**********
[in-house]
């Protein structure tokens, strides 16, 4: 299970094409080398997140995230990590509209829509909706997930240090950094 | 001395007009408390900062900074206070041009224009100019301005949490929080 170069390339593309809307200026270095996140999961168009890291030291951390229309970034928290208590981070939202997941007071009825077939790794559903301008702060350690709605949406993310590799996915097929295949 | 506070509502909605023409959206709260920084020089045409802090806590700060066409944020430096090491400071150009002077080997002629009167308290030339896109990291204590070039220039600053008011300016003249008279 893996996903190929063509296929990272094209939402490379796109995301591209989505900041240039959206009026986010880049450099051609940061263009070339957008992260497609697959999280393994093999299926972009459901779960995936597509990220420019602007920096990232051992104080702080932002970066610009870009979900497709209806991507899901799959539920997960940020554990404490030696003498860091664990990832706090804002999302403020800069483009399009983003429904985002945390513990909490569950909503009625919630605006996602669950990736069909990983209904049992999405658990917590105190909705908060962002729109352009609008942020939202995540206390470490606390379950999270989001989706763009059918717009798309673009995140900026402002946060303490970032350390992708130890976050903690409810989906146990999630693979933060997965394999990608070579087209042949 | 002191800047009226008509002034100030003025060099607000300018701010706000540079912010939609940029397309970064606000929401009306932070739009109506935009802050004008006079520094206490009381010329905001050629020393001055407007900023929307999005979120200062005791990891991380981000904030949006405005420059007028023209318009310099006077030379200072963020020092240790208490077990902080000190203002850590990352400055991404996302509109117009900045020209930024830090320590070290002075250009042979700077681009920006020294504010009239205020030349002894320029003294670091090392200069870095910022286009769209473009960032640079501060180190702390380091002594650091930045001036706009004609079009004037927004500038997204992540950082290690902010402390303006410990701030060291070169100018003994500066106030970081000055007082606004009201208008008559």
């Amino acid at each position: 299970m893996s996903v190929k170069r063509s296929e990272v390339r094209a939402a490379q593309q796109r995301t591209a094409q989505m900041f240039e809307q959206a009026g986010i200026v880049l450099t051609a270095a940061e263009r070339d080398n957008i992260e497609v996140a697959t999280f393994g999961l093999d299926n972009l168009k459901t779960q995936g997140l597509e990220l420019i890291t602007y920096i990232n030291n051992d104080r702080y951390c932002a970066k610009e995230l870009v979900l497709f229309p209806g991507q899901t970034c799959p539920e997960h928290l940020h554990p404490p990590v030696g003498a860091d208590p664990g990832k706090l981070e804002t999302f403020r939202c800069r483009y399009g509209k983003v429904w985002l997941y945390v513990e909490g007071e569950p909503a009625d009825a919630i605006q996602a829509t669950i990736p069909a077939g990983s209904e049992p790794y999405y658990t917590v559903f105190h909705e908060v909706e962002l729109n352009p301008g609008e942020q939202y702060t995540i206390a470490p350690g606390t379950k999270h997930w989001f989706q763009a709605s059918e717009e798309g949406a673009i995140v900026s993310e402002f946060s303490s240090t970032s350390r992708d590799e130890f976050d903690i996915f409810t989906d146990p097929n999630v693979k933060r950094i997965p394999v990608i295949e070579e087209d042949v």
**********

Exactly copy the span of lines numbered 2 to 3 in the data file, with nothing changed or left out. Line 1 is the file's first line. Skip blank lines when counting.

């Protein structure tokens, strides 16, 4: 299970094409080398997140995230990590509209829509909706997930240090950094 | 001395007009408390900062900074206070041009224009100019301005949490929080 170069390339593309809307200026270095996140999961168009890291030291951390229309970034928290208590981070939202997941007071009825077939790794559903301008702060350690709605949406993310590799996915097929295949 | 506070509502909605023409959206709260920084020089045409802090806590700060066409944020430096090491400071150009002077080997002629009167308290030339896109990291204590070039220039600053008011300016003249008279 893996996903190929063509296929990272094209939402490379796109995301591209989505900041240039959206009026986010880049450099051609940061263009070339957008992260497609697959999280393994093999299926972009459901779960995936597509990220420019602007920096990232051992104080702080932002970066610009870009979900497709209806991507899901799959539920997960940020554990404490030696003498860091664990990832706090804002999302403020800069483009399009983003429904985002945390513990909490569950909503009625919630605006996602669950990736069909990983209904049992999405658990917590105190909705908060962002729109352009609008942020939202995540206390470490606390379950999270989001989706763009059918717009798309673009995140900026402002946060303490970032350390992708130890976050903690409810989906146990999630693979933060997965394999990608070579087209042949 | 002191800047009226008509002034100030003025060099607000300018701010706000540079912010939609940029397309970064606000929401009306932070739009109506935009802050004008006079520094206490009381010329905001050629020393001055407007900023929307999005979120200062005791990891991380981000904030949006405005420059007028023209318009310099006077030379200072963020020092240790208490077990902080000190203002850590990352400055991404996302509109117009900045020209930024830090320590070290002075250009042979700077681009920006020294504010009239205020030349002894320029003294670091090392200069870095910022286009769209473009960032640079501060180190702390380091002594650091930045001036706009004609079009004037927004500038997204992540950082290690902010402390303006410990701030060291070169100018003994500066106030970081000055007082606004009201208008008559």
């Amino acid at each position: 299970m893996s996903v190929k170069r063509s296929e990272v390339r094209a939402a490379q593309q796109r995301t591209a094409q989505m900041f240039e809307q959206a009026g986010i200026v880049l450099t051609a270095a940061e263009r070339d080398n957008i992260e497609v996140a697959t999280f393994g999961l093999d299926n972009l168009k459901t779960q995936g997140l597509e990220l420019i890291t602007y920096i990232n030291n051992d104080r702080y951390c932002a970066k610009e995230l870009v979900l497709f229309p209806g991507q899901t970034c799959p539920e997960h928290l940020h554990p404490p990590v030696g003498a860091d208590p664990g990832k706090l981070e804002t999302f403020r939202c800069r483009y399009g509209k983003v429904w985002l997941y945390v513990e909490g007071e569950p909503a009625d009825a919630i605006q996602a829509t669950i990736p069909a077939g990983s209904e049992p790794y999405y658990t917590v559903f105190h909705e908060v909706e962002l729109n352009p301008g609008e942020q939202y702060t995540i206390a470490p350690g606390t379950k999270h997930w989001f989706q763009a709605s059918e717009e798309g949406a673009i995140v900026s993310e402002f946060s303490s240090t970032s350390r992708d590799e130890f976050d903690i996915f409810t989906d146990p097929n999630v693979k933060r950094i997965p394999v990608i295949e070579e087209d042949v």